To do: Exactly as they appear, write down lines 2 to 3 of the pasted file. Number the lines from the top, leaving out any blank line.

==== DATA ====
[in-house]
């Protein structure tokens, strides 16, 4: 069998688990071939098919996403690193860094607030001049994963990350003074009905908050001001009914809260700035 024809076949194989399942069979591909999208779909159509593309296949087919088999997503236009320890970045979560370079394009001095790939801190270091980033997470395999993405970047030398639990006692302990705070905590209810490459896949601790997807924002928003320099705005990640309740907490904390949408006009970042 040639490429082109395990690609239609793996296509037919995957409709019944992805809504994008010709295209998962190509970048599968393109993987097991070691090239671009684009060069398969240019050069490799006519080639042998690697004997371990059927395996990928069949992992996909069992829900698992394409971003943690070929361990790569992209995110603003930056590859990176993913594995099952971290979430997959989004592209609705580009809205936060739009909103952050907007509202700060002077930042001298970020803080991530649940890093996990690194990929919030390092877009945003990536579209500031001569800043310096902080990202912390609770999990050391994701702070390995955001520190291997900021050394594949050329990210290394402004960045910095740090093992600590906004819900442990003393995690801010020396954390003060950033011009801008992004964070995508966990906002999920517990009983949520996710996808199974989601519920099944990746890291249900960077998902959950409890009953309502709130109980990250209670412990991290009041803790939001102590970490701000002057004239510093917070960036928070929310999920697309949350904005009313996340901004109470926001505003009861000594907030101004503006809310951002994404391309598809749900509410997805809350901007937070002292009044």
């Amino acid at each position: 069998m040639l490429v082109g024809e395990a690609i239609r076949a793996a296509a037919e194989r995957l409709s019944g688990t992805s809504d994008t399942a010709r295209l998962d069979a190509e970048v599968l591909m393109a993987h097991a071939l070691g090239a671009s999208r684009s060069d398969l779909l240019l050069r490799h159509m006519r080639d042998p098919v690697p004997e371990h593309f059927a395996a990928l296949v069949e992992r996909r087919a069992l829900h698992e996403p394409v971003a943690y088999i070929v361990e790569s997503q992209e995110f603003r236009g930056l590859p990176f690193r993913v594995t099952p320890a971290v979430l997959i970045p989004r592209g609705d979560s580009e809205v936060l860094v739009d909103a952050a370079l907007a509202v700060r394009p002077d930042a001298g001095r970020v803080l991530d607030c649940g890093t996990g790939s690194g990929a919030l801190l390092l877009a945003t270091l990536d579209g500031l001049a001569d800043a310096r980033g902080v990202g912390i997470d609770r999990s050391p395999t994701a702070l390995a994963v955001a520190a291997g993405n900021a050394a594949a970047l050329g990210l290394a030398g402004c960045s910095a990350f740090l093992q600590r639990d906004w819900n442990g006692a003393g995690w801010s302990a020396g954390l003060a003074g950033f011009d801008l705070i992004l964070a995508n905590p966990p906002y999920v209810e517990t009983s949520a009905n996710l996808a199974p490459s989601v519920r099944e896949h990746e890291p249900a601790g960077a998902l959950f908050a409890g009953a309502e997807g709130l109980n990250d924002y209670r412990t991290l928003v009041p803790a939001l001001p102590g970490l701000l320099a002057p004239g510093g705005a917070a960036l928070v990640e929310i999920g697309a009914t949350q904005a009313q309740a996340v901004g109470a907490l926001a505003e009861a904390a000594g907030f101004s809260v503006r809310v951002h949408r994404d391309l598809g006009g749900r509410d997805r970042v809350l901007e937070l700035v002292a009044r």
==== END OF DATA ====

């Protein structure tokens, strides 16, 4: 069998688990071939098919996403690193860094607030001049994963990350003074009905908050001001009914809260700035 024809076949194989399942069979591909999208779909159509593309296949087919088999997503236009320890970045979560370079394009001095790939801190270091980033997470395999993405970047030398639990006692302990705070905590209810490459896949601790997807924002928003320099705005990640309740907490904390949408006009970042 040639490429082109395990690609239609793996296509037919995957409709019944992805809504994008010709295209998962190509970048599968393109993987097991070691090239671009684009060069398969240019050069490799006519080639042998690697004997371990059927395996990928069949992992996909069992829900698992394409971003943690070929361990790569992209995110603003930056590859990176993913594995099952971290979430997959989004592209609705580009809205936060739009909103952050907007509202700060002077930042001298970020803080991530649940890093996990690194990929919030390092877009945003990536579209500031001569800043310096902080990202912390609770999990050391994701702070390995955001520190291997900021050394594949050329990210290394402004960045910095740090093992600590906004819900442990003393995690801010020396954390003060950033011009801008992004964070995508966990906002999920517990009983949520996710996808199974989601519920099944990746890291249900960077998902959950409890009953309502709130109980990250209670412990991290009041803790939001102590970490701000002057004239510093917070960036928070929310999920697309949350904005009313996340901004109470926001505003009861000594907030101004503006809310951002994404391309598809749900509410997805809350901007937070002292009044």
């Amino acid at each position: 069998m040639l490429v082109g024809e395990a690609i239609r076949a793996a296509a037919e194989r995957l409709s019944g688990t992805s809504d994008t399942a010709r295209l998962d069979a190509e970048v599968l591909m393109a993987h097991a071939l070691g090239a671009s999208r684009s060069d398969l779909l240019l050069r490799h159509m006519r080639d042998p098919v690697p004997e371990h593309f059927a395996a990928l296949v069949e992992r996909r087919a069992l829900h698992e996403p394409v971003a943690y088999i070929v361990e790569s997503q992209e995110f603003r236009g930056l590859p990176f690193r993913v594995t099952p320890a971290v979430l997959i970045p989004r592209g609705d979560s580009e809205v936060l860094v739009d909103a952050a370079l907007a509202v700060r394009p002077d930042a001298g001095r970020v803080l991530d607030c649940g890093t996990g790939s690194g990929a919030l801190l390092l877009a945003t270091l990536d579209g500031l001049a001569d800043a310096r980033g902080v990202g912390i997470d609770r999990s050391p395999t994701a702070l390995a994963v955001a520190a291997g993405n900021a050394a594949a970047l050329g990210l290394a030398g402004c960045s910095a990350f740090l093992q600590r639990d906004w819900n442990g006692a003393g995690w801010s302990a020396g954390l003060a003074g950033f011009d801008l705070i992004l964070a995508n905590p966990p906002y999920v209810e517990t009983s949520a009905n996710l996808a199974p490459s989601v519920r099944e896949h990746e890291p249900a601790g960077a998902l959950f908050a409890g009953a309502e997807g709130l109980n990250d924002y209670r412990t991290l928003v009041p803790a939001l001001p102590g970490l701000l320099a002057p004239g510093g705005a917070a960036l928070v990640e929310i999920g697309a009914t949350q904005a009313q309740a996340v901004g109470a907490l926001a505003e009861a904390a000594g907030f101004s809260v503006r809310v951002h949408r994404d391309l598809g006009g749900r509410d997805r970042v809350l901007e937070l700035v002292a009044r």